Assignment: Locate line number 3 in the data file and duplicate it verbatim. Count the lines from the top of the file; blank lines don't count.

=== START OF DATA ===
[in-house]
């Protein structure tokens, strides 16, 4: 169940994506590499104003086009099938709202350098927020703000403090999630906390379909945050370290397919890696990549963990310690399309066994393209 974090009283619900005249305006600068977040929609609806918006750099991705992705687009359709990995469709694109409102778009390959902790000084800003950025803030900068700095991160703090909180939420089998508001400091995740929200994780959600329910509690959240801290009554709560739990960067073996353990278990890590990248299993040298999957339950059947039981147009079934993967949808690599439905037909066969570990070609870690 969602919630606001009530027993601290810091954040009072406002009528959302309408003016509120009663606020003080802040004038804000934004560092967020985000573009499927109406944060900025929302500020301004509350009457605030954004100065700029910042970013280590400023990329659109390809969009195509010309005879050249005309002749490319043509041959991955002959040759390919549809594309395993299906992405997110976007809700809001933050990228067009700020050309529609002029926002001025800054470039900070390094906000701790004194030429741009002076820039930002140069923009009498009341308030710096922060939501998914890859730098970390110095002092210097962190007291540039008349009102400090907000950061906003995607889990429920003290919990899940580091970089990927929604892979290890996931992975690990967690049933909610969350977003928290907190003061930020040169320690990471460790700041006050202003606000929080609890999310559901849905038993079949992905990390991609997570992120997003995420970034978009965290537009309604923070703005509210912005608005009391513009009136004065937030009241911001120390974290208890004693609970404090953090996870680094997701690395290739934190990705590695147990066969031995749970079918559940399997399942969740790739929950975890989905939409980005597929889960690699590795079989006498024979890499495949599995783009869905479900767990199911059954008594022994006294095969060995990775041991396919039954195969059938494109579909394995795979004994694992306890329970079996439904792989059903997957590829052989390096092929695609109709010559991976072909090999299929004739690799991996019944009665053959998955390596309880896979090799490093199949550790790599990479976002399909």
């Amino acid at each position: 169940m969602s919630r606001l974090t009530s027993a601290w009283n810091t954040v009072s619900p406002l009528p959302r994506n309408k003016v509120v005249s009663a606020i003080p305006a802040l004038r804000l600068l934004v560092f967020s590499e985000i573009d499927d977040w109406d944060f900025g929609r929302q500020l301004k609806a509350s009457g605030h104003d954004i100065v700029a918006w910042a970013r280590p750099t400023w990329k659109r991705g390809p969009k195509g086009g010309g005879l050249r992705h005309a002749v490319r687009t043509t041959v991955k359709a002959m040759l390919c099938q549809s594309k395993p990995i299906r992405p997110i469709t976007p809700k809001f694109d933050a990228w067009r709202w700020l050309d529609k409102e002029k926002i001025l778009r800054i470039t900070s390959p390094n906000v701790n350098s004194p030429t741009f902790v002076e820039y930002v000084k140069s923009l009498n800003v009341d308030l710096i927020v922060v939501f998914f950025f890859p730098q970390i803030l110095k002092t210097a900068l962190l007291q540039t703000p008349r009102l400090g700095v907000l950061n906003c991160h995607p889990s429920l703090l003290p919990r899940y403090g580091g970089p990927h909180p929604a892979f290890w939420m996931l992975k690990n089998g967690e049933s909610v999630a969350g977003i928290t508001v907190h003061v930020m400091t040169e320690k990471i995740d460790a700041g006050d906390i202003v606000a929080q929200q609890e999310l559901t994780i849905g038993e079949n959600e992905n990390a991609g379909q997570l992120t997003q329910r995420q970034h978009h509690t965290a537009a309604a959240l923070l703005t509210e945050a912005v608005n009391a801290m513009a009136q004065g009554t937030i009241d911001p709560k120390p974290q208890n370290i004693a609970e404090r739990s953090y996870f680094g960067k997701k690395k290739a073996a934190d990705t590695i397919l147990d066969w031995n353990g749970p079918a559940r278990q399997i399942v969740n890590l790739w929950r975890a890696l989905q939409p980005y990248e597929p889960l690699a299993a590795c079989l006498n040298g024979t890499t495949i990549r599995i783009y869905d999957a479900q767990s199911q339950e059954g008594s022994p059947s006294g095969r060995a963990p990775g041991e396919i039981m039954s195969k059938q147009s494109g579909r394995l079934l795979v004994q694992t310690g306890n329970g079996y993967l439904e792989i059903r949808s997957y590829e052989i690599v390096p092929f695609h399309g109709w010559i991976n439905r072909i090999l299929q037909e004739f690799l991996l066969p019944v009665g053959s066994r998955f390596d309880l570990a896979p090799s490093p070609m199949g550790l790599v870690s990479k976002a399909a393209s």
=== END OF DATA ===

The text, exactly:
């Amino acid at each position: 169940m969602s919630r606001l974090t009530s027993a601290w009283n810091t954040v009072s619900p406002l009528p959302r994506n309408k003016v509120v005249s009663a606020i003080p305006a802040l004038r804000l600068l934004v560092f967020s590499e985000i573009d499927d977040w109406d944060f900025g929609r929302q500020l301004k609806a509350s009457g605030h104003d954004i100065v700029a918006w910042a970013r280590p750099t400023w990329k659109r991705g390809p969009k195509g086009g010309g005879l050249r992705h005309a002749v490319r687009t043509t041959v991955k359709a002959m040759l390919c099938q549809s594309k395993p990995i299906r992405p997110i469709t976007p809700k809001f694109d933050a990228w067009r709202w700020l050309d529609k409102e002029k926002i001025l778009r800054i470039t900070s390959p390094n906000v701790n350098s004194p030429t741009f902790v002076e820039y930002v000084k140069s923009l009498n800003v009341d308030l710096i927020v922060v939501f998914f950025f890859p730098q970390i803030l110095k002092t210097a900068l962190l007291q540039t703000p008349r009102l400090g700095v907000l950061n906003c991160h995607p889990s429920l703090l003290p919990r899940y403090g580091g970089p990927h909180p929604a892979f290890w939420m996931l992975k690990n089998g967690e049933s909610v999630a969350g977003i928290t508001v907190h003061v930020m400091t040169e320690k990471i995740d460790a700041g006050d906390i202003v606000a929080q929200q609890e999310l559901t994780i849905g038993e079949n959600e992905n990390a991609g379909q997570l992120t997003q329910r995420q970034h978009h509690t965290a537009a309604a959240l923070l703005t509210e945050a912005v608005n009391a801290m513009a009136q004065g009554t937030i009241d911001p709560k120390p974290q208890n370290i004693a609970e404090r739990s953090y996870f680094g960067k997701k690395k290739a073996a934190d990705t590695i397919l147990d066969w031995n353990g749970p079918a559940r278990q399997i399942v969740n890590l790739w929950r975890a890696l989905q939409p980005y990248e597929p889960l690699a299993a590795c079989l006498n040298g024979t890499t495949i990549r599995i783009y869905d999957a479900q767990s199911q339950e059954g008594s022994p059947s006294g095969r060995a963990p990775g041991e396919i039981m039954s195969k059938q147009s494109g579909r394995l079934l795979v004994q694992t310690g306890n329970g079996y993967l439904e792989i059903r949808s997957y590829e052989i690599v390096p092929f695609h399309g109709w010559i991976n439905r072909i090999l299929q037909e004739f690799l991996l066969p019944v009665g053959s066994r998955f390596d309880l570990a896979p090799s490093p070609m199949g550790l790599v870690s990479k976002a399909a393209s």